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Artist chosen for Addington sculpture

MEDIA RELEASE Friday 13 February 2004

Artist chosen for Addington sculpture

Christchurch artist Leah Fraser-Henderson has been selected to create a sculpture for the Addington reserve at the corner of Lyttelton St and Lincoln Rd.

A Christchurch City Council project selection team judged Mrs Fraser-Henderson’s work the most suitable for the site from design concepts submitted by a shortlist of three artists.

The Council’s Maori arts advisor and member of the selection team, Paula Rigby said, “Leah’s work was chosen over other submissions because the concept was resolved in its design and complemented the site.”

A sum of $13,000 has been made available for the artwork from the Council’s Urban Renewal Fund and is being managed through the Spreydon/Heathcote Community Board. A further $5,000 is available for installation of the work. The sculpture is planned to be completed by the end of June.

Spreydon/Heathcote Community Board member and member of the selection team, Councillor Carole Anderton, said the Board was very pleased to assist in putting more artwork into the area. “We want to increase the amount of artwork in Spreydon/Heathcote and this is a fine example of what can be done.”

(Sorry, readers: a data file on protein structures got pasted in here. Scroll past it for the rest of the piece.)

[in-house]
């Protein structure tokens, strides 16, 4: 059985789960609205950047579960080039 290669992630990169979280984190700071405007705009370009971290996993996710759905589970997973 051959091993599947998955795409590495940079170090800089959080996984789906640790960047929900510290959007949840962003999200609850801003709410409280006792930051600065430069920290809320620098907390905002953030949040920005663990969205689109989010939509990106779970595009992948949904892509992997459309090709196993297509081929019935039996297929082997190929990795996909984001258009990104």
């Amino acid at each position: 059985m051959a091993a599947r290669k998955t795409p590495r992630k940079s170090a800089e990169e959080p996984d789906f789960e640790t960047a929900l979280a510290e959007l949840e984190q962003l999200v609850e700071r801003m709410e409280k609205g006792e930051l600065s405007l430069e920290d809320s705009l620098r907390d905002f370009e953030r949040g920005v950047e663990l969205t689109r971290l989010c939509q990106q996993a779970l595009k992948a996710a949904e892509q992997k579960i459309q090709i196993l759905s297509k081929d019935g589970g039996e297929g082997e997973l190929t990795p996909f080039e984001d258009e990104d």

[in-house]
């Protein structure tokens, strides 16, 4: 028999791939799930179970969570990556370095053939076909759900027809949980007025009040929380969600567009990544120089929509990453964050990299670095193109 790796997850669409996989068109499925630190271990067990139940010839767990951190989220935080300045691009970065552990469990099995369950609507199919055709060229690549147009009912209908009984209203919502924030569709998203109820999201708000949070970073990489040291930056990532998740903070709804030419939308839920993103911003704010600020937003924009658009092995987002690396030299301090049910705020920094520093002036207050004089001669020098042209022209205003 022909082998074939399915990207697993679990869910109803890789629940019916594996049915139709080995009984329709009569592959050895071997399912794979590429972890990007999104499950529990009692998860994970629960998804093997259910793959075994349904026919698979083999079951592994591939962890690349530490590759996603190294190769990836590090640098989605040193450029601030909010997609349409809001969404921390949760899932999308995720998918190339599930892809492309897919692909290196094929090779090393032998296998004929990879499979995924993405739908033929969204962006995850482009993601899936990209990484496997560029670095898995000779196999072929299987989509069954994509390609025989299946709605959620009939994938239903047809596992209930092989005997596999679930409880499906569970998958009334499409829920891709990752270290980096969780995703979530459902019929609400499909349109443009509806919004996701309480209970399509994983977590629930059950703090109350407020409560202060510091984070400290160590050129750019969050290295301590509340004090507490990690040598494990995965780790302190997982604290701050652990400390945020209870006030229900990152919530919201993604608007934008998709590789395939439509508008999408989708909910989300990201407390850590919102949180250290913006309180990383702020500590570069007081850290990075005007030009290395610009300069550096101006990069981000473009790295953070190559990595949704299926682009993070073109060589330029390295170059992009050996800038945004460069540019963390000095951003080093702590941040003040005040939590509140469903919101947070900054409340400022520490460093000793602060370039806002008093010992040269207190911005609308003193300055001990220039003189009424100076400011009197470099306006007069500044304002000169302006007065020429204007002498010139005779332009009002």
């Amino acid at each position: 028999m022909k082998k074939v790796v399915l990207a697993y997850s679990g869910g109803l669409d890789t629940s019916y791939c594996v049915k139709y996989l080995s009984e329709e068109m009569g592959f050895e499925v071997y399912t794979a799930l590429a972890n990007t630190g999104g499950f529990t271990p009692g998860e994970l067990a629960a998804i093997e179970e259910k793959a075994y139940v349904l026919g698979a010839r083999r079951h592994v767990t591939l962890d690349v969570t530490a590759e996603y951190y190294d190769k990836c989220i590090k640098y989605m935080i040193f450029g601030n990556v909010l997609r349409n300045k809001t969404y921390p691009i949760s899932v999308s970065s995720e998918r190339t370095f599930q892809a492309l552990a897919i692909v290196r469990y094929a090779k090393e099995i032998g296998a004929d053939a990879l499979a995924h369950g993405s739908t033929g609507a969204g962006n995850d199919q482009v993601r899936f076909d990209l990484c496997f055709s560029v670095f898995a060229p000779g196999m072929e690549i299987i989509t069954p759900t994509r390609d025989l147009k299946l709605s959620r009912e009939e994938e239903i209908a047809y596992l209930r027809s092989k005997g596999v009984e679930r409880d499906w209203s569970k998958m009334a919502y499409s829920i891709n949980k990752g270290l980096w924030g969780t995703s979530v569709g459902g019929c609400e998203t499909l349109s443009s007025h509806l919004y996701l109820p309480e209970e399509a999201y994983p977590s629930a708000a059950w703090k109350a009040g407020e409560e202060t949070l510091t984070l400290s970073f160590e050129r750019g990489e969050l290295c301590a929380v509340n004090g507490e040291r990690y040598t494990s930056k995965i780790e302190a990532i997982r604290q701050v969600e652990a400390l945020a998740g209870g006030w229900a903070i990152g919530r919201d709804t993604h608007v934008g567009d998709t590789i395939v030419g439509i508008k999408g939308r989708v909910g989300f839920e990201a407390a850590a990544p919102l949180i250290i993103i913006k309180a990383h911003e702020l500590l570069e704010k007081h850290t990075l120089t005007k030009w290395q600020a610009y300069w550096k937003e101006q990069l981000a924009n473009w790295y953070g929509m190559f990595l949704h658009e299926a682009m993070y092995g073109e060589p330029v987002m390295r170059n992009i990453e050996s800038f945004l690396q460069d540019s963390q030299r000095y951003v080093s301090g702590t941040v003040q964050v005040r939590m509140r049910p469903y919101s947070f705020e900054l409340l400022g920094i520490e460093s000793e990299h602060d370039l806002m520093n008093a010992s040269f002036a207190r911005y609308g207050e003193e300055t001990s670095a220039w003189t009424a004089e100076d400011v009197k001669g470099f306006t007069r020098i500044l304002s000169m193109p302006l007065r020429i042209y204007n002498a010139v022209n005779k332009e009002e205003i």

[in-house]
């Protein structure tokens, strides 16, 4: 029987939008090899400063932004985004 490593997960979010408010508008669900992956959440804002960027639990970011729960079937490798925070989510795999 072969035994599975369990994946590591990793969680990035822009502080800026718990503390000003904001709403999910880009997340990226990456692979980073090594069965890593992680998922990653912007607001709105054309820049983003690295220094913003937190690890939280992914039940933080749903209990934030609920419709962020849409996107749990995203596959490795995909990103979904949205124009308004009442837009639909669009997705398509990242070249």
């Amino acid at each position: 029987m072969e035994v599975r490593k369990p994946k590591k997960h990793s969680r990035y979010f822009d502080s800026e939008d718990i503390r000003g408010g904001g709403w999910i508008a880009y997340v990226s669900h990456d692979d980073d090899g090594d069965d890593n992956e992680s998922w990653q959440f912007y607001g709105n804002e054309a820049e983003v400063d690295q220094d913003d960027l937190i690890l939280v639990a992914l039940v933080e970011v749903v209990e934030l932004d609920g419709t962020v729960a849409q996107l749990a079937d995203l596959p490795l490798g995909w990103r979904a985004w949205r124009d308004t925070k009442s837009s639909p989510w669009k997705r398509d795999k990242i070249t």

Other members of the Project Selection Team included the Council’s Beckenham community advocate, Barbara Ford and representatives from local runanga, residents groups, businesses, interested organisations, local artists, Hillmorton High School, and Addington Raceway.

Local artists were invited to register their interest in designing a sculpture for the reserve in October 2004.

As yet un-named, the reserve is historically significant for a number of reasons including the fact that it is important to Maori as a former mahinga kai area (place to gather food) and is well known for its mokihi, a special raupo canoe that was used in a former nearby stream. It was also once part of the Waimakariri River, home to Nairns Nursery and is in the same vicinity as Addington Raceway and the Showgrounds.


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